This forum is for questions and support regarding ovarian cancer issues, such as: Biopsy, Chemotherapy, Clinical Trials, Genetics, Hysterectomy, Immunotherapy, Ovarian Cancer Types, Radiation Therapy, Risk Factors, Screening, Staging, Surgery.
I had a baby born in September last year. I had bloodcount done in May, came back me being anemic and I'm on iron supplement. Also, I had history of hypothyroidsm in the past, surgery done and back to normal even during pregnancy. Stopped breastfeeding for about a month now.
I had 5 weeks of bleeding that started in April, 3 weeks clear and then over 2 weeks of heavy bleeding and spotting again. That's how I found out I have ovarian cyst, 3cm. left ovary in May. Started taking birth control pill (alleesee) in June so this is just fairly recent. I was in between heavy and moderate bleeding the last 2 periods but took Ibuprofen since I was hunched over in pain. My questions are: What is a reasonable amount of time to be on the pill in the hopes that it will help get rid of the cyst and for it to be effective in reducing/stopping dysmenorrhea? One of my concerns is that I'll be on the pill longer than I should be and then find out later that my cyst would turn out to be malignant. The surgery is also a concern because of my baby and returning back to work. Another concern is that the clottings from my period lately looked like "old blood" almost brownish-pale as opposed to the very bright red that I had them in the past. Would it have something to do with me still being anemic? I've been on iron supplement for about 2.5 months now and have been trying to eat healthier food that is rich in iron.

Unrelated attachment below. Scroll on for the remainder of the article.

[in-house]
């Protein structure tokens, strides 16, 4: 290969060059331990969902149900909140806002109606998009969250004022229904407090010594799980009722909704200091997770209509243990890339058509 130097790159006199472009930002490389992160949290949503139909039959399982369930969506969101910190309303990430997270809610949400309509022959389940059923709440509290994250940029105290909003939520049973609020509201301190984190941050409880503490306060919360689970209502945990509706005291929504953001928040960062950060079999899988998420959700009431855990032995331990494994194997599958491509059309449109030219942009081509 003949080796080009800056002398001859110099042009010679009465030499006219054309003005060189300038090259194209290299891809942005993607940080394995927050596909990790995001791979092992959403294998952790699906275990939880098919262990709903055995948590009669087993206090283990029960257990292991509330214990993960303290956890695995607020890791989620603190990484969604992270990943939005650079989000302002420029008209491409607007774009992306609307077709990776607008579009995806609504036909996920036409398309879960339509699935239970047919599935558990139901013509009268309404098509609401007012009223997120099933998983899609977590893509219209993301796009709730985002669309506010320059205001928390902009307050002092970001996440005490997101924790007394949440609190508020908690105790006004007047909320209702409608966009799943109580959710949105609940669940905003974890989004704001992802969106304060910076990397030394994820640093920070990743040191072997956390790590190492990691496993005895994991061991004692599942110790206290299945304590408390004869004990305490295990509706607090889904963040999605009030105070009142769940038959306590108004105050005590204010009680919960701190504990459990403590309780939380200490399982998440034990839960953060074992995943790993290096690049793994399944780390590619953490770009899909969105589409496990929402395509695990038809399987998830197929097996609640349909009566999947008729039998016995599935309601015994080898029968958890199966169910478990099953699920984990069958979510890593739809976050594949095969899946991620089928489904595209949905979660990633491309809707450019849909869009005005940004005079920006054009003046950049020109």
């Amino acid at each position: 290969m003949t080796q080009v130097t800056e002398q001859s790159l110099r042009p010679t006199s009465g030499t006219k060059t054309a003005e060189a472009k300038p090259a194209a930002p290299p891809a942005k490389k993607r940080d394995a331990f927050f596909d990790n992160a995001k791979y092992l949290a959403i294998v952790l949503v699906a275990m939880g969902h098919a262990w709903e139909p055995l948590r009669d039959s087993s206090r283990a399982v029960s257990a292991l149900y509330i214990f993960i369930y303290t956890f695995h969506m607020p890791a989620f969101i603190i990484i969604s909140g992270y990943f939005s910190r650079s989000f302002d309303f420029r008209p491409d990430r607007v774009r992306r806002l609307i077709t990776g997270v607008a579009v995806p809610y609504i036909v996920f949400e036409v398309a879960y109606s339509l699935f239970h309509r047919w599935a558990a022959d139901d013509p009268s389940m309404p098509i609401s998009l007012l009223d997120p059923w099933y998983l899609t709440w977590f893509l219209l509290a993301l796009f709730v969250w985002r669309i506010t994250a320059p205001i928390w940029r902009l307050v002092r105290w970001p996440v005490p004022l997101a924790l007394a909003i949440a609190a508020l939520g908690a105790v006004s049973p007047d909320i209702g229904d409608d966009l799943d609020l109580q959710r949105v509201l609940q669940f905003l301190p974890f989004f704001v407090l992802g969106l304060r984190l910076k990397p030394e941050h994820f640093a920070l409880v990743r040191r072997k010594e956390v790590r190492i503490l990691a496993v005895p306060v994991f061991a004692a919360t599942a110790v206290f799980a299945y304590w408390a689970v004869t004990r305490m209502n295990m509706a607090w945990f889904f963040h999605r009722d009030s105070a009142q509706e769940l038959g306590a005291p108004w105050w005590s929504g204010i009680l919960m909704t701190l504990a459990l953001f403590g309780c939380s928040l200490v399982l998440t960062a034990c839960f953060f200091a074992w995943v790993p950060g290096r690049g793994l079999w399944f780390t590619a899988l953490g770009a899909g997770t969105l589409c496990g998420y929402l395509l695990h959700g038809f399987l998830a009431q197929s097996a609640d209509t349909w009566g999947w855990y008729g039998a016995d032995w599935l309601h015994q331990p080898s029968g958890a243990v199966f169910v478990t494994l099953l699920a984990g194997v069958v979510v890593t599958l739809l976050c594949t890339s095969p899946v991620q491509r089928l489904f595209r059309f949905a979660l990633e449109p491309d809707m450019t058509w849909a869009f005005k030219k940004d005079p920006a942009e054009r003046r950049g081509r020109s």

Thank you very kindly for your input. It's very much appreciated.
You had a baby and then breast fed for about 7 months. Now you are having irregular bleeding. A small cyst was found on your ovary.
When a woman breast-feeds, this turns off your normal menstrual cycle. As a result most people do not have periods while they are breast-feeding. When you stop breast-feeding, it may take your body a few months to start cycling regularly. What that means is that you have the normal feedback between your brain and your ovary. Your brain produces hormones (gonadotropins
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